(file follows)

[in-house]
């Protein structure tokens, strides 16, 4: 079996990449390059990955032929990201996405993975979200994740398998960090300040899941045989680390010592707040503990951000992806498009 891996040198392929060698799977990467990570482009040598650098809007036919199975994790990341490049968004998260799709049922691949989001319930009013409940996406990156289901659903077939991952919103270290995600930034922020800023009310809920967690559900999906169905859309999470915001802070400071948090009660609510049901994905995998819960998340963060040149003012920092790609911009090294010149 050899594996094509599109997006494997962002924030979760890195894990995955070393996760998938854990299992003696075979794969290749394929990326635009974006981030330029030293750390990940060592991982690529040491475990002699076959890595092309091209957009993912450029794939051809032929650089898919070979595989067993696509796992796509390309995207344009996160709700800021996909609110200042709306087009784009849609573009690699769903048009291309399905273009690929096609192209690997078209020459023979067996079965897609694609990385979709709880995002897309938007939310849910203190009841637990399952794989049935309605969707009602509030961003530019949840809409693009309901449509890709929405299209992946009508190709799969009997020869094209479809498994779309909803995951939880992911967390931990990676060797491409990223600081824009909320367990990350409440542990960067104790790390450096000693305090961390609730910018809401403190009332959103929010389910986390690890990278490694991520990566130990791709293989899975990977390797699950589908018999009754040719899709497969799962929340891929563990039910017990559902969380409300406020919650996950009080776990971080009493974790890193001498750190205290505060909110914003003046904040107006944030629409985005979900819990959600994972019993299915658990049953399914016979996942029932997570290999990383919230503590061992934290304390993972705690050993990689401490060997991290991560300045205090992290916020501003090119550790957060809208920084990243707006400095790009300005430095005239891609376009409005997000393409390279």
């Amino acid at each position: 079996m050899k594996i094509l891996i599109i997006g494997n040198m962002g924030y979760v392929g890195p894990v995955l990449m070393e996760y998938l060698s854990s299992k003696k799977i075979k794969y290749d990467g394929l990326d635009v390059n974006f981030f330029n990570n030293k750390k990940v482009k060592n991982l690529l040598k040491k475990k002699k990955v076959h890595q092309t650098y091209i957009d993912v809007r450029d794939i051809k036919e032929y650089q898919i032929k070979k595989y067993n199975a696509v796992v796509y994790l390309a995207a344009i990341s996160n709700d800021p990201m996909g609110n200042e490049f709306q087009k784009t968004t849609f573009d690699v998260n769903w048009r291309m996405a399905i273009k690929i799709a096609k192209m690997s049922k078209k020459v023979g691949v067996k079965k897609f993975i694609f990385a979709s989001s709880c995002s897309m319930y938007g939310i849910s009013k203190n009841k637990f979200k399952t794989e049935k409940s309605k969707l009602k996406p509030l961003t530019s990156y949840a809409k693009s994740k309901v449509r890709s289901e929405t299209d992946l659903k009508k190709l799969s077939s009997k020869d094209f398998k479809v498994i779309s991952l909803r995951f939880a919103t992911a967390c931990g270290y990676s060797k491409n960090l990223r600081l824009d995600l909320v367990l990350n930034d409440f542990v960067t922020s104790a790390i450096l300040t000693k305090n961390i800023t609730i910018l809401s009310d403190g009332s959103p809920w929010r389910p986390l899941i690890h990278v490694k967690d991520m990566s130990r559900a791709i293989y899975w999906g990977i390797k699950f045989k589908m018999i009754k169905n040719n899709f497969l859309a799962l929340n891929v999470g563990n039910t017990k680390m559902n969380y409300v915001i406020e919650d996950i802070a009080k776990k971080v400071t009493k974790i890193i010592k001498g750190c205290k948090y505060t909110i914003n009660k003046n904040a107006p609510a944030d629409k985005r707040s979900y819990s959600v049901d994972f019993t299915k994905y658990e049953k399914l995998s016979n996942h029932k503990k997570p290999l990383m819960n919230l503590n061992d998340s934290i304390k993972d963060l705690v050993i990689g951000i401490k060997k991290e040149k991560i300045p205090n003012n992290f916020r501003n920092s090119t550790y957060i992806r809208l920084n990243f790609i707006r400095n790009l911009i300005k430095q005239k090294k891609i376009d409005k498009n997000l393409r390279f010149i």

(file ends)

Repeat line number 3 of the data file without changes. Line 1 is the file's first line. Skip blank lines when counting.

């Amino acid at each position: 079996m050899k594996i094509l891996i599109i997006g494997n040198m962002g924030y979760v392929g890195p894990v995955l990449m070393e996760y998938l060698s854990s299992k003696k799977i075979k794969y290749d990467g394929l990326d635009v390059n974006f981030f330029n990570n030293k750390k990940v482009k060592n991982l690529l040598k040491k475990k002699k990955v076959h890595q092309t650098y091209i957009d993912v809007r450029d794939i051809k036919e032929y650089q898919i032929k070979k595989y067993n199975a696509v796992v796509y994790l390309a995207a344009i990341s996160n709700d800021p990201m996909g609110n200042e490049f709306q087009k784009t968004t849609f573009d690699v998260n769903w048009r291309m996405a399905i273009k690929i799709a096609k192209m690997s049922k078209k020459v023979g691949v067996k079965k897609f993975i694609f990385a979709s989001s709880c995002s897309m319930y938007g939310i849910s009013k203190n009841k637990f979200k399952t794989e049935k409940s309605k969707l009602k996406p509030l961003t530019s990156y949840a809409k693009s994740k309901v449509r890709s289901e929405t299209d992946l659903k009508k190709l799969s077939s009997k020869d094209f398998k479809v498994i779309s991952l909803r995951f939880a919103t992911a967390c931990g270290y990676s060797k491409n960090l990223r600081l824009d995600l909320v367990l990350n930034d409440f542990v960067t922020s104790a790390i450096l300040t000693k305090n961390i800023t609730i910018l809401s009310d403190g009332s959103p809920w929010r389910p986390l899941i690890h990278v490694k967690d991520m990566s130990r559900a791709i293989y899975w999906g990977i390797k699950f045989k589908m018999i009754k169905n040719n899709f497969l859309a799962l929340n891929v999470g563990n039910t017990k680390m559902n969380y409300v915001i406020e919650d996950i802070a009080k776990k971080v400071t009493k974790i890193i010592k001498g750190c205290k948090y505060t909110i914003n009660k003046n904040a107006p609510a944030d629409k985005r707040s979900y819990s959600v049901d994972f019993t299915k994905y658990e049953k399914l995998s016979n996942h029932k503990k997570p290999l990383m819960n919230l503590n061992d998340s934290i304390k993972d963060l705690v050993i990689g951000i401490k060997k991290e040149k991560i300045p205090n003012n992290f916020r501003n920092s090119t550790y957060i992806r809208l920084n990243f790609i707006r400095n790009l911009i300005k430095q005239k090294k891609i376009d409005k498009n997000l393409r390279f010149i």